18 years in the making, Weisman to reopen Oct. 2

Now, “the building is part of the collection.”

Media member Jay Gabler, left and Associated Administrator Gwen Sutter observe the new expanded section at the reopening event Wednesday at East Bank.

Media member Jay Gabler, left and Associated Administrator Gwen Sutter observe the new expanded section at the reopening event Wednesday at East Bank.

Kevin Burbach

From the outside, the 8,100 square-foot expansion âÄî marked by new rectangular brick structures and more curved stainless steel at its entrance âÄî was an addition to the Weisman Art Museum.

To those who designed it and work inside, the museum is finally complete, 18 years after it originally opened in 1993.

After a year of being closed, the museum will open its doors again Oct. 2, boasting new gallery space including the Edith Carlson Gallery and Target Studio for Creative Collaboration.

WeismanâÄôs architect, Frank Gehry, and other faculty members like chief curator Lyndel King were forces behind the renovation, as they were back when it first opened.

âÄúThis completes the vision that the architects had back in the early 1990s,âÄù said museum registrar Karen Duncan.

With the word âÄúfreeâÄù plastered across the front doors in capital letters, King said the museum is trying to get students more involved in the museum.

âÄúWe wanted to put this museum on campus to allow students the equal opportunity to learn to love art as they had to learn to love football,âÄù she said. âÄúWe wanted to put art right in the middle of their lives.âÄù

Among the 30-plus University of Minnesota students who work at the Weisman is new student guard Elizabeth Compton, who isnâÄôt an art major but âÄújust loves art.âÄù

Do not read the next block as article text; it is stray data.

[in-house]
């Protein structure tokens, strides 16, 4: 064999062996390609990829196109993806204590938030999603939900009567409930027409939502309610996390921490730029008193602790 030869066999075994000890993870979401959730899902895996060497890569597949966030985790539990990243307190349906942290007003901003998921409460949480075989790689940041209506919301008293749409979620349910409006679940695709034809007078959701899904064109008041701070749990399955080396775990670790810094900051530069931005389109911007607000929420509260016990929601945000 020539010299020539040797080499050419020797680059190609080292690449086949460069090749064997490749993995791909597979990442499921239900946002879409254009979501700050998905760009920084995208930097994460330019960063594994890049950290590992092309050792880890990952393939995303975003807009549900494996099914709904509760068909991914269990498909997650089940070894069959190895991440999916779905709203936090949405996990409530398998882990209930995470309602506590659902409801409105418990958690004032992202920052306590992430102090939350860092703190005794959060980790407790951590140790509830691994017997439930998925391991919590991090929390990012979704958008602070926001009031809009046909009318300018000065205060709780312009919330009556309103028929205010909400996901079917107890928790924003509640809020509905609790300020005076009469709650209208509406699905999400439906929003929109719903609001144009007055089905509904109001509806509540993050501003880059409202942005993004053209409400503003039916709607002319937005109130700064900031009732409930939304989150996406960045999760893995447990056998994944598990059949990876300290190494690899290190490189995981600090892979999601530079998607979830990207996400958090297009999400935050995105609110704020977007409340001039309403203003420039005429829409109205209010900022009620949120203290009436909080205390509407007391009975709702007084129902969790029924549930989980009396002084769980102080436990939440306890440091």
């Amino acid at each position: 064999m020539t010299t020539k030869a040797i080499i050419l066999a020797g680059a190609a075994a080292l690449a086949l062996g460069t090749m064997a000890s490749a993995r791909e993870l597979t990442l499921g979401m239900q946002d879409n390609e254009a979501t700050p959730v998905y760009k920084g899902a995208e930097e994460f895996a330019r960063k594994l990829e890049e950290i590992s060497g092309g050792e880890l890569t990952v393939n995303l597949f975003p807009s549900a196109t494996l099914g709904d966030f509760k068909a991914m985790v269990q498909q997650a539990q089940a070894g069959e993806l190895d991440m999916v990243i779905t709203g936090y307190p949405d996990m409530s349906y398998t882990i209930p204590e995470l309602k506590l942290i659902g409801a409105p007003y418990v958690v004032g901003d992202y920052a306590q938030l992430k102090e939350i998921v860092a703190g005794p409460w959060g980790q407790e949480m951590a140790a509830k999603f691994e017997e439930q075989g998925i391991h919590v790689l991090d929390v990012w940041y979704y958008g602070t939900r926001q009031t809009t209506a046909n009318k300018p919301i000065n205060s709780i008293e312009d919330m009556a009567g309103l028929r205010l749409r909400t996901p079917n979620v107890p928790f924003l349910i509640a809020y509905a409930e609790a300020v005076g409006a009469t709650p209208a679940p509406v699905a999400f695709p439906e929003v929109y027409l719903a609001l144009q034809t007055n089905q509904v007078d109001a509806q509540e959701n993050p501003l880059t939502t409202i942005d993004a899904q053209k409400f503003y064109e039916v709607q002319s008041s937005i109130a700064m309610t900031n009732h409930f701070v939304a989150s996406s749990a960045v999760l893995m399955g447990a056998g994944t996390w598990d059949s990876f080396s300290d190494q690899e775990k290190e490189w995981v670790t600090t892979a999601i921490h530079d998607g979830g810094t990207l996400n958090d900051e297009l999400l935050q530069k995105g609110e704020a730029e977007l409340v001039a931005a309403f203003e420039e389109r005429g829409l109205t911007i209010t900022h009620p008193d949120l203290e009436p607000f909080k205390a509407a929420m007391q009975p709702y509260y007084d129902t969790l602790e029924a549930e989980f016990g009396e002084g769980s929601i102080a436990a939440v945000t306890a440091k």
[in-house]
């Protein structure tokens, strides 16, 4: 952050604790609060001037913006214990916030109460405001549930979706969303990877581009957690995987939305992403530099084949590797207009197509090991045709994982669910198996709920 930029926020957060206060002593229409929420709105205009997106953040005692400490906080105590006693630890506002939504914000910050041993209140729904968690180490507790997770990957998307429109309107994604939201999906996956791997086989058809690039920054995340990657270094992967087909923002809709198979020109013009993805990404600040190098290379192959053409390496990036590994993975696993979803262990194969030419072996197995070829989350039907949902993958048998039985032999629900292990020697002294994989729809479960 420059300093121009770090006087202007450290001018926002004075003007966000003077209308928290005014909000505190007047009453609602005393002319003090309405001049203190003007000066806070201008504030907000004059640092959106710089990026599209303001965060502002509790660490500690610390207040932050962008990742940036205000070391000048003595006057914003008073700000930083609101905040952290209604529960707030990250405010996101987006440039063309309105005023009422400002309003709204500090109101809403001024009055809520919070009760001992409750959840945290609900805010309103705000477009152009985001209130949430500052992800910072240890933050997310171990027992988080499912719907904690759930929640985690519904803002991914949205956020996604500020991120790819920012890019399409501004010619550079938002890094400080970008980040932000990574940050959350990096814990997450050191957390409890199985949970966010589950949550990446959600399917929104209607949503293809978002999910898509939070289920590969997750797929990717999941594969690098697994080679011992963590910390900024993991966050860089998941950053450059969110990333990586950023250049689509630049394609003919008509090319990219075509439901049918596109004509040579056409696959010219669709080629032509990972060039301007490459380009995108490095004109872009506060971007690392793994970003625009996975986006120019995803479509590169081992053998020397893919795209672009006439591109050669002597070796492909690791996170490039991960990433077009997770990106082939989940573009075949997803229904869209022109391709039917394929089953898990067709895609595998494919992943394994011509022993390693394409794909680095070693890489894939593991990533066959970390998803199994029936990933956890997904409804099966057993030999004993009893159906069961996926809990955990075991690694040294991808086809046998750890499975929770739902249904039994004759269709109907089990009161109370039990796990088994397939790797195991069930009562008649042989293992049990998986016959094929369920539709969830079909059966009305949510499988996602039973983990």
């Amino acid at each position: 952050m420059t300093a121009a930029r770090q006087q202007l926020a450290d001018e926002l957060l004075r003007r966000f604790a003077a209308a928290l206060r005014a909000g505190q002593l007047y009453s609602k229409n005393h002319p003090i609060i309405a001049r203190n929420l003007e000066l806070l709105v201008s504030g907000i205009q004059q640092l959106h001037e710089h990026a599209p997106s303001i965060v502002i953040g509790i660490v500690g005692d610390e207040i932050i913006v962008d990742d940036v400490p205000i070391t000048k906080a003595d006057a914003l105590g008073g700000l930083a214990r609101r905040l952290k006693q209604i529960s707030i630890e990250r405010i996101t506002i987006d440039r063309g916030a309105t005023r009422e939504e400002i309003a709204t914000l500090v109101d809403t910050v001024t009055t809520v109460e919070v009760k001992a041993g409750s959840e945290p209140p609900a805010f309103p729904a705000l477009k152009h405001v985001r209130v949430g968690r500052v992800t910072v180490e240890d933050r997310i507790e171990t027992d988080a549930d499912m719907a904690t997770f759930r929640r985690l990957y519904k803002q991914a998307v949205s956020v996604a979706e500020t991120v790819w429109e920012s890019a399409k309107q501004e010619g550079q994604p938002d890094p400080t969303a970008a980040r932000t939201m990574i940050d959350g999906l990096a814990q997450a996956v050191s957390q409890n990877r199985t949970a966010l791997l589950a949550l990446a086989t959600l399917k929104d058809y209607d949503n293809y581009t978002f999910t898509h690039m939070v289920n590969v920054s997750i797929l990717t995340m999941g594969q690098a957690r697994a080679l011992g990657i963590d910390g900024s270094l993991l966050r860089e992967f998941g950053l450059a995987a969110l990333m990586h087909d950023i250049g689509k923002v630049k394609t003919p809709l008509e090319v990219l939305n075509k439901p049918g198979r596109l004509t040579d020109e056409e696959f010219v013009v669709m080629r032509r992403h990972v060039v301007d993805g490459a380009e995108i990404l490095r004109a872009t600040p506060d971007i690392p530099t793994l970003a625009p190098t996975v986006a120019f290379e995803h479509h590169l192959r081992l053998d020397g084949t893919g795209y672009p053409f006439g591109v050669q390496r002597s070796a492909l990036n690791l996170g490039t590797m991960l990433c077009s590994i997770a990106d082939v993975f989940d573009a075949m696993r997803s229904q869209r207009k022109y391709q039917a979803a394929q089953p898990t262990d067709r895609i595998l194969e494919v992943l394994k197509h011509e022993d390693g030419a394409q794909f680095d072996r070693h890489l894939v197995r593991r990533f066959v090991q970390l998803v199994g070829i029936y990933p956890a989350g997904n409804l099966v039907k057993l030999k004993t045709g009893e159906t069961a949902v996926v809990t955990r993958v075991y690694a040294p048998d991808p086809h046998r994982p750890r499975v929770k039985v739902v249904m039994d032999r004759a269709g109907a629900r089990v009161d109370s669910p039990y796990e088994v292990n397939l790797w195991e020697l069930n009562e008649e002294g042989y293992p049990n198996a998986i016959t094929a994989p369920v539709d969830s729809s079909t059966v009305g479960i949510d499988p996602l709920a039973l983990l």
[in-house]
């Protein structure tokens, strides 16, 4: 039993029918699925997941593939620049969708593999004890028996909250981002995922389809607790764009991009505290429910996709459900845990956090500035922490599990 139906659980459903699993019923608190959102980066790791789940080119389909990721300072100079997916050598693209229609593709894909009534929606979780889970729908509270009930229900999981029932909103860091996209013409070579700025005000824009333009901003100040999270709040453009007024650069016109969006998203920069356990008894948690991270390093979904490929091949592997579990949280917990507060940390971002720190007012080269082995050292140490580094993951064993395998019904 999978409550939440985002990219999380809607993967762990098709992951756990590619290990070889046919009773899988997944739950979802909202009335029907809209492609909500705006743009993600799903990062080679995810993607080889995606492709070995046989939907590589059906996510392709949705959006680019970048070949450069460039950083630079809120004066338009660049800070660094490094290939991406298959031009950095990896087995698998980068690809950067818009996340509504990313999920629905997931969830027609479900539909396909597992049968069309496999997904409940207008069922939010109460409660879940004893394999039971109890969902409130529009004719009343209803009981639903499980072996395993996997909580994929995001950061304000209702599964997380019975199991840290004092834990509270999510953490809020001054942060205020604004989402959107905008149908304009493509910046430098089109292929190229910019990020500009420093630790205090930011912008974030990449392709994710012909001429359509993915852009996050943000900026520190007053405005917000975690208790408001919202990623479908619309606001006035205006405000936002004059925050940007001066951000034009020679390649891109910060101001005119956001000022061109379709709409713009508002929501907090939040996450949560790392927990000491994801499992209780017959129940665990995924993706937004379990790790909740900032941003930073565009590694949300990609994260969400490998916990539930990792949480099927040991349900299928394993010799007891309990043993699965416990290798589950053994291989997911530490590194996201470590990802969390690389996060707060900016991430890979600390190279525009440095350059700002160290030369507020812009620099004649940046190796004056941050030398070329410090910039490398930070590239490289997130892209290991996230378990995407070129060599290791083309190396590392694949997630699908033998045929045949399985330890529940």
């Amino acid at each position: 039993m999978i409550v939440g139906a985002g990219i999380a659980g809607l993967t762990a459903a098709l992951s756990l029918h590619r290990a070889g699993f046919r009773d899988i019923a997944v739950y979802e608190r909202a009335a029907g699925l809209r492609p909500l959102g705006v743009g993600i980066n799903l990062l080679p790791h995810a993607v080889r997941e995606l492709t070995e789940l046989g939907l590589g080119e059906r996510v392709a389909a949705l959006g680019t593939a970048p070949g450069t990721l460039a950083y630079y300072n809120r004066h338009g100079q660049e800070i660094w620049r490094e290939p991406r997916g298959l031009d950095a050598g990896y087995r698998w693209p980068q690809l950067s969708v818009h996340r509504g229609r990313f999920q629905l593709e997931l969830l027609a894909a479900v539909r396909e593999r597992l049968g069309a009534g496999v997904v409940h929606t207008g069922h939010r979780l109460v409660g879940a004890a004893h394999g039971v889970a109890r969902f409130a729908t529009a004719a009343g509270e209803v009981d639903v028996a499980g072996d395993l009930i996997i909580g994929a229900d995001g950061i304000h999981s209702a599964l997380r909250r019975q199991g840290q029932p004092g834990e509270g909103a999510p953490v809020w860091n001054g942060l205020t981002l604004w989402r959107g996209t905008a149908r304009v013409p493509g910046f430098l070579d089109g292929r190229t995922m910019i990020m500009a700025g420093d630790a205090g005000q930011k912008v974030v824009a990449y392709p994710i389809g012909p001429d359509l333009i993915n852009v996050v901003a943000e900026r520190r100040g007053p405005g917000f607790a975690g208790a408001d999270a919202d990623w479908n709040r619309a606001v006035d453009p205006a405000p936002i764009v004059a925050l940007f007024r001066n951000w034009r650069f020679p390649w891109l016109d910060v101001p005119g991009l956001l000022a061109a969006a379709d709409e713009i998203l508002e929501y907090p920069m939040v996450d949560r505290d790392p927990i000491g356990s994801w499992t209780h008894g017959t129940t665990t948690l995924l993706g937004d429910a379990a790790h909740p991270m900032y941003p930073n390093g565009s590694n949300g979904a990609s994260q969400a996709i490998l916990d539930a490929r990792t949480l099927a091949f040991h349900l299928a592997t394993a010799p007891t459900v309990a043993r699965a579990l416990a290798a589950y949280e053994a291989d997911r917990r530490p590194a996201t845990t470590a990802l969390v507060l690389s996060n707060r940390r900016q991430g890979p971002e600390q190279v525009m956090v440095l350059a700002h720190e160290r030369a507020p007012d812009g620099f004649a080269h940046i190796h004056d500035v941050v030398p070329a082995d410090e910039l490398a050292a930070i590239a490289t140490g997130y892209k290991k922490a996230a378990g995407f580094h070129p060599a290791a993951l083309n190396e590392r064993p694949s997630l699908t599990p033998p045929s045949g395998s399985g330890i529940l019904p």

âÄúI think itâÄôs great how they opened up the museum to show more of the pieces we have,âÄù Compton said of the expansion.

Before the addition, the Weisman generally displayed exhibits temporarily because it didnâÄôt have the space to showcase all of its art. Most pieces from the 20,000-strong collection were kept in storage, said Gwen Sutter, the associate administrator at the museum.

With the expansion, the museum is able to show more of its permanent collection to students.

âÄúThe temporary art exhibitions get people to come back,âÄù King said. âÄúBut the permanent collections allow students to engage art in a deeper way.âÄù

Weisman commissioned artists Sharon Louden and Eun-Kyung Suh to create elaborate pieces for the reopening.

LoudenâÄôs piece canâÄôt be contained to just one room.

To the left of the entrance is one of the recently repainted grand white walls, which is now covered in hundreds of thousands of aluminum strips that climb to the top of the wall and spill over into the next room. They splash across newly furnished hardwood floors in a frenzy of bent light and metal.

Over the summer, Louden created the piece with the help of 10 University students, who individually hand-bent each of the 250,000 pieces of aluminum.

John Cook, the executive architect of the addition from the HGA firm, was part of the original creation of the Weisman. He said it was difficult to coordinate the museumâÄôs renovation alongside the construction on both the Science Teaching and Student Services building and the Central Corridor light rail. Cook said the addition cost $14 million altogether.

With that money, the architects were able to  contribute to what King called âÄúa unique museum where the building is part of the collection.âÄù